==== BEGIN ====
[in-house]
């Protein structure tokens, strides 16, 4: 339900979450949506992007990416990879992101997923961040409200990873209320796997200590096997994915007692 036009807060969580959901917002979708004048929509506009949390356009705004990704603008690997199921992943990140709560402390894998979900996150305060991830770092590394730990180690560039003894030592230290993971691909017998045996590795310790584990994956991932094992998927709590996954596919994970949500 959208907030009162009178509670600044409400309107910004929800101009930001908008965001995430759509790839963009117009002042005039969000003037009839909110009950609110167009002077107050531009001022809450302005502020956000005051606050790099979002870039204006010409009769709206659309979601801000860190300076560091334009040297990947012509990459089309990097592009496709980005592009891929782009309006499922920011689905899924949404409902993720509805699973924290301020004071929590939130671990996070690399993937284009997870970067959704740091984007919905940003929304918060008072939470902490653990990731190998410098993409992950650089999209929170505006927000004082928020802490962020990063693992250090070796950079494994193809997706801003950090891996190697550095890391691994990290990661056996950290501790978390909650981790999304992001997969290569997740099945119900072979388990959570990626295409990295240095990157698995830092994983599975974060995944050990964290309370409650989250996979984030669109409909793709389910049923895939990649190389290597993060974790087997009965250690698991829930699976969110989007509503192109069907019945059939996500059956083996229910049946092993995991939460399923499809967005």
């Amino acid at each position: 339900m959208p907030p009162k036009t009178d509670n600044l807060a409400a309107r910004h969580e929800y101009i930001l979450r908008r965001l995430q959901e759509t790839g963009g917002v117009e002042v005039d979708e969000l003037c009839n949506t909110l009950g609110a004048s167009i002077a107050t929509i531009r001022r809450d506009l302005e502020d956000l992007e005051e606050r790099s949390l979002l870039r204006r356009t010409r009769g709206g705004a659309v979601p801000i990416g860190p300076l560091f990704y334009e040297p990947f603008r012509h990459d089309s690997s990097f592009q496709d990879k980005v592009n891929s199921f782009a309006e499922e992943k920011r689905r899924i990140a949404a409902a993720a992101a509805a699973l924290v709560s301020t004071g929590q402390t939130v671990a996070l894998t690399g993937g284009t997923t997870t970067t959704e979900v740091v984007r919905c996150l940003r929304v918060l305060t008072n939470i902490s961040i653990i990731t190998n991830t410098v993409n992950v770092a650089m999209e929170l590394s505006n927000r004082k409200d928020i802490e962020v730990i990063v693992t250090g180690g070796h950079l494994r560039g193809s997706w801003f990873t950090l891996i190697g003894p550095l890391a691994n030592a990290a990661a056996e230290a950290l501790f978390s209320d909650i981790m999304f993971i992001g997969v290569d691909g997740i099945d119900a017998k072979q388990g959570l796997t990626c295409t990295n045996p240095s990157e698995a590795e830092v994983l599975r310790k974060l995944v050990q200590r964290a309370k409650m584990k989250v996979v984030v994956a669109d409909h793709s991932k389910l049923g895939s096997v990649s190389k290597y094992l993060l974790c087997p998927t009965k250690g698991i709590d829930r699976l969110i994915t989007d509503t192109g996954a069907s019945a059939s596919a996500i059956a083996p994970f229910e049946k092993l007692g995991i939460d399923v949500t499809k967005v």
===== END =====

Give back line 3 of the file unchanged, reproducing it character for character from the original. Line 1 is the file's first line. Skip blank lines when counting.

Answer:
């Amino acid at each position: 339900m959208p907030p009162k036009t009178d509670n600044l807060a409400a309107r910004h969580e929800y101009i930001l979450r908008r965001l995430q959901e759509t790839g963009g917002v117009e002042v005039d979708e969000l003037c009839n949506t909110l009950g609110a004048s167009i002077a107050t929509i531009r001022r809450d506009l302005e502020d956000l992007e005051e606050r790099s949390l979002l870039r204006r356009t010409r009769g709206g705004a659309v979601p801000i990416g860190p300076l560091f990704y334009e040297p990947f603008r012509h990459d089309s690997s990097f592009q496709d990879k980005v592009n891929s199921f782009a309006e499922e992943k920011r689905r899924i990140a949404a409902a993720a992101a509805a699973l924290v709560s301020t004071g929590q402390t939130v671990a996070l894998t690399g993937g284009t997923t997870t970067t959704e979900v740091v984007r919905c996150l940003r929304v918060l305060t008072n939470i902490s961040i653990i990731t190998n991830t410098v993409n992950v770092a650089m999209e929170l590394s505006n927000r004082k409200d928020i802490e962020v730990i990063v693992t250090g180690g070796h950079l494994r560039g193809s997706w801003f990873t950090l891996i190697g003894p550095l890391a691994n030592a990290a990661a056996e230290a950290l501790f978390s209320d909650i981790m999304f993971i992001g997969v290569d691909g997740i099945d119900a017998k072979q388990g959570l796997t990626c295409t990295n045996p240095s990157e698995a590795e830092v994983l599975r310790k974060l995944v050990q200590r964290a309370k409650m584990k989250v996979v984030v994956a669109d409909h793709s991932k389910l049923g895939s096997v990649s190389k290597y094992l993060l974790c087997p998927t009965k250690g698991i709590d829930r699976l969110i994915t989007d509503t192109g996954a069907s019945a059939s596919a996500i059956a083996p994970f229910e049946k092993l007692g995991i939460d399923v949500t499809k967005v």